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The Three Worst Houston Freeway Interchanges

Welcome to one of Houston's three circles of traffic hell.
Welcome to one of Houston's three circles of traffic hell.
Photo by TexasDarkHorse via Flickr

UPDATE September 23, 2014: Good news: the interchange that took the top spot in this list is getting a makeover. The interchange where Highway 59 and Interstate 45 South merge going in to downtown is getting a two-year, multimillion-dollar makeover.

Last week when I wrote about the most treacherous on ramps to freeways, many of you suggested connections between freeways as possible additions. Since I was sticking with entrances from side streets, I skipped out on freeway interchanges, but there are three in particular that are such a mess, they deserve some attention.

At times, it feels as if our freeway system is just a massive tangle of concrete with little rhyme or reason. But little compares to where these arteries meet. I often wonder if the architect of these connections was inspired by an M.C. Escher painting, the design of roller coasters (ever exited Interstate 10 to the Beltway and felt as if you were 100 stories in the air?) or maybe he was just insane. Whatever the case, we are left with some of the most ridiculous and confusing interchanges in some of the city's most heavily trafficked areas.

There are certainly plenty of good examples of this spread out all over the city. But these three are the absolutely worst, a mixture of poor design and heavy use.

3. Highway 290, the North Loop and Interstate 10

The only thing that saved this from being No. 1 is the fact that it is under construction and the hopes that something will be done to repair this disaster that currently resembles a war zone. Not only does this convergence occur in one of the fastest growing parts of town, but it is extended almost a half mile as 290 and 610 meet I-10 to the south.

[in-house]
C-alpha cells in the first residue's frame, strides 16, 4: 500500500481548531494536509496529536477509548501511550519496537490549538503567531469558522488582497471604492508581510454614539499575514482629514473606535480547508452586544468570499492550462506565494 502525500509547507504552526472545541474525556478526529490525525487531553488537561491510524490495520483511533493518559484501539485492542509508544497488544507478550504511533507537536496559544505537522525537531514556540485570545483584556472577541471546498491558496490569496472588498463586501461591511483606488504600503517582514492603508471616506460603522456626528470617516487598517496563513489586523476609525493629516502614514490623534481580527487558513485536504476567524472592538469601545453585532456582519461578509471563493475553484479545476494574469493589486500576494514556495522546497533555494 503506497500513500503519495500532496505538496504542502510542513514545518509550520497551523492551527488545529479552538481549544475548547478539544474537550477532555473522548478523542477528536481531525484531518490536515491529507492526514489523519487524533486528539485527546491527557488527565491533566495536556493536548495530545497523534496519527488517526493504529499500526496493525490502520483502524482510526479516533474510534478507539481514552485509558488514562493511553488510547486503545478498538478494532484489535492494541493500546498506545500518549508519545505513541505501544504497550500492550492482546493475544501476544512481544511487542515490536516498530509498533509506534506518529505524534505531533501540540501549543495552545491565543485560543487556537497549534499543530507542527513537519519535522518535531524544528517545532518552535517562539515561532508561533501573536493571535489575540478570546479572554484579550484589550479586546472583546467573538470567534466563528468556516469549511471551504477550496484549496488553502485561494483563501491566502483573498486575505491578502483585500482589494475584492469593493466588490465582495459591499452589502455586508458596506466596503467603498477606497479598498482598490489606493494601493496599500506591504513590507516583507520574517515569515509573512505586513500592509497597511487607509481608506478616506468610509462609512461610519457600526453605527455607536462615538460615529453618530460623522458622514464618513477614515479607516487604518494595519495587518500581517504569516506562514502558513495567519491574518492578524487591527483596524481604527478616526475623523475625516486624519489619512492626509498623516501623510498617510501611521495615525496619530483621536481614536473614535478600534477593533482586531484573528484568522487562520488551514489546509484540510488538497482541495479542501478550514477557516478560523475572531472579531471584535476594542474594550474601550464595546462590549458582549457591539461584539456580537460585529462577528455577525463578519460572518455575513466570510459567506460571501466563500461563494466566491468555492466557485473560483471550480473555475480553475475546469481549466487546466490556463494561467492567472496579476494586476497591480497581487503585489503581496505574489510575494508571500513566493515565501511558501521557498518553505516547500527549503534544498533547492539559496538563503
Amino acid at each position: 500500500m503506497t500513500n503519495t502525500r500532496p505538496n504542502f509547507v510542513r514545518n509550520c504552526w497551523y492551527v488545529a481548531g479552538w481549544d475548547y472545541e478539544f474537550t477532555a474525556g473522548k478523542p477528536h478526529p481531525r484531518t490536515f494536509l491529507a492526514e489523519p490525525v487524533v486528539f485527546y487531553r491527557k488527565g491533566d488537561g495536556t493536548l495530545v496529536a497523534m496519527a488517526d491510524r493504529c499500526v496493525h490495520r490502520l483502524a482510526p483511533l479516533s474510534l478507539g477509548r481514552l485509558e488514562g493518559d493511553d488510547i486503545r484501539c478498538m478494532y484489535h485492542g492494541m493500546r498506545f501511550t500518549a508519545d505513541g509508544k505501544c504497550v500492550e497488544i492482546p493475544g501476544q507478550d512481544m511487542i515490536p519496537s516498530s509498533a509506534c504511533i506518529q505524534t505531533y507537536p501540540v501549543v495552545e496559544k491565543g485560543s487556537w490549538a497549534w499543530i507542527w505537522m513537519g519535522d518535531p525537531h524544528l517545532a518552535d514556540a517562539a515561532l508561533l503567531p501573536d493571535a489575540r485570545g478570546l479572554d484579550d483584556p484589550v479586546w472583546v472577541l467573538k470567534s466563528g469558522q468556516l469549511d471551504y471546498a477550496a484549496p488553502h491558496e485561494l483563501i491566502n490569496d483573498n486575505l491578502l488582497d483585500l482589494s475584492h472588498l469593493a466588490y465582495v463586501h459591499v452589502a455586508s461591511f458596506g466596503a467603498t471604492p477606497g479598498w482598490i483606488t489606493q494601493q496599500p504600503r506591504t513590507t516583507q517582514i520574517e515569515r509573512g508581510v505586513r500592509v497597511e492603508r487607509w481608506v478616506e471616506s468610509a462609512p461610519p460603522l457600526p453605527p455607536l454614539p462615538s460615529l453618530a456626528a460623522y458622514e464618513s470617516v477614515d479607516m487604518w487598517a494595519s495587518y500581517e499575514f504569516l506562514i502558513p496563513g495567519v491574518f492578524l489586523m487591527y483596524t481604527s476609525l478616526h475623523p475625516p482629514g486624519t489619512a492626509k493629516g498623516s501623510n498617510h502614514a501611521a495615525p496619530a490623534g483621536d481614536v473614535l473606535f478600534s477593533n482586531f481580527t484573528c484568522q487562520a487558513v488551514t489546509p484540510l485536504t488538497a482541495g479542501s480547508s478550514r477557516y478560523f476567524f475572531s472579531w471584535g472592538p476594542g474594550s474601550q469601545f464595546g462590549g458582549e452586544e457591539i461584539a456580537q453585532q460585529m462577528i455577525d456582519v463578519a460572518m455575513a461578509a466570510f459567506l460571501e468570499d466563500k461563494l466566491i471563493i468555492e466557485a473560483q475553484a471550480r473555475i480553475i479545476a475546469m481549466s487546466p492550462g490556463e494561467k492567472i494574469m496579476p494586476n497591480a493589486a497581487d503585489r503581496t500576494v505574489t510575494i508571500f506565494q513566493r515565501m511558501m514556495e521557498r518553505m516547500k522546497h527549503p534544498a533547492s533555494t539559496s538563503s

From every direction, this jumble is complicated to navigate, but the worst part is the stretch in between all three where a huge number of traffic lanes split off in multiple directions. Even with stenciled freeway names on the lanes, it is nearly impossible to discern exactly where to go. Worst yet, when trying to merge from say I-10 heading west onto 290 going north, you have to cross six lanes of traffic congested by people aiming for multiple exits ahead. Enter at your own peril.   2. U.S. 59 at the West Loop

I once read the exit from 610 going west to the Southwest Freeway was on the list of the most traffic accidents per year in the state. That would not surprise me. I hate this exchange so much that I wrote an angry letter to people who drive it last year. At virtually no time of the day is this area not packed with cars and yet drivers moving from one freeway to another are forced into single lanes of traffic.

Coming from 59 south to 610 is equally bad and compounded by an entrance ramp from Chimney Rock -- on my top 10 list last week. From the other direction, the single-lane exit to 610 going north is always packed causing some drives to panic and exit Newcastle, which is an even more painful choice than sitting and waiting on the freeway. There is no hope in this area, only misery. Avoid it at all costs.   1. Highway 288, U.S. 59 and Interstate 45

And still, nothing compares to the nightmare where Texas Highway 288, U.S. 59 and Interstate 45 intersect. In addition to elevated portions of 45 and 59, massive traffic in and around the Medical Center, the dangerous exit to Spur 527 off 59 just before you reach this confluence, you have a bizarre almost subterranean feel to stretches of 59 between 288 and 45 that are as claustrophobic as they are jammed with people.

With so many exits pushing and pulling drivers all over the highway along this lower level of highway, it's a miracle anyone ever gets to their intended destination. Frankly, I wouldn't be surprised if someone trying to get to the University of Houston ends up near the Ship Channel weeping and hoping their cell phone doesn't die before help arrives. It doesn't help that drivers here often act like their only job is to avoid any possible slow down, whipping in and out of lanes to find the fastest route to Galveston.

My best advice if you cannot avoid this area is to read many maps carefully. Become a cartographer if you must, but don't drive here unless you know what you are doing and even then, a prayer couldn't hurt.


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